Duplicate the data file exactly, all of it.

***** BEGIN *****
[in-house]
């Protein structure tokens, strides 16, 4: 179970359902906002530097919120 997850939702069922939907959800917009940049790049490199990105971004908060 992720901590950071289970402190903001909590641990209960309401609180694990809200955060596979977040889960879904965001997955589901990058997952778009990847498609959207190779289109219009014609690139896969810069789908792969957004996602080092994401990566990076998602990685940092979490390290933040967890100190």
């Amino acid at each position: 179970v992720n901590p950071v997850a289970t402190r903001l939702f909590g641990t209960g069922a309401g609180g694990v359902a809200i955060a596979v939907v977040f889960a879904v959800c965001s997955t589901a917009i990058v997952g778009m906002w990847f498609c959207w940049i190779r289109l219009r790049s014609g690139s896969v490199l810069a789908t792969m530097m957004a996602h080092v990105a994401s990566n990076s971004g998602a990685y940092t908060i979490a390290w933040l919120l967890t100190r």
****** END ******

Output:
[in-house]
């Protein structure tokens, strides 16, 4: 179970359902906002530097919120 997850939702069922939907959800917009940049790049490199990105971004908060 992720901590950071289970402190903001909590641990209960309401609180694990809200955060596979977040889960879904965001997955589901990058997952778009990847498609959207190779289109219009014609690139896969810069789908792969957004996602080092994401990566990076998602990685940092979490390290933040967890100190």
């Amino acid at each position: 179970v992720n901590p950071v997850a289970t402190r903001l939702f909590g641990t209960g069922a309401g609180g694990v359902a809200i955060a596979v939907v977040f889960a879904v959800c965001s997955t589901a917009i990058v997952g778009m906002w990847f498609c959207w940049i190779r289109l219009r790049s014609g690139s896969v490199l810069a789908t792969m530097m957004a996602h080092v990105a994401s990566n990076s971004g998602a990685y940092t908060i979490a390290w933040l919120l967890t100190r």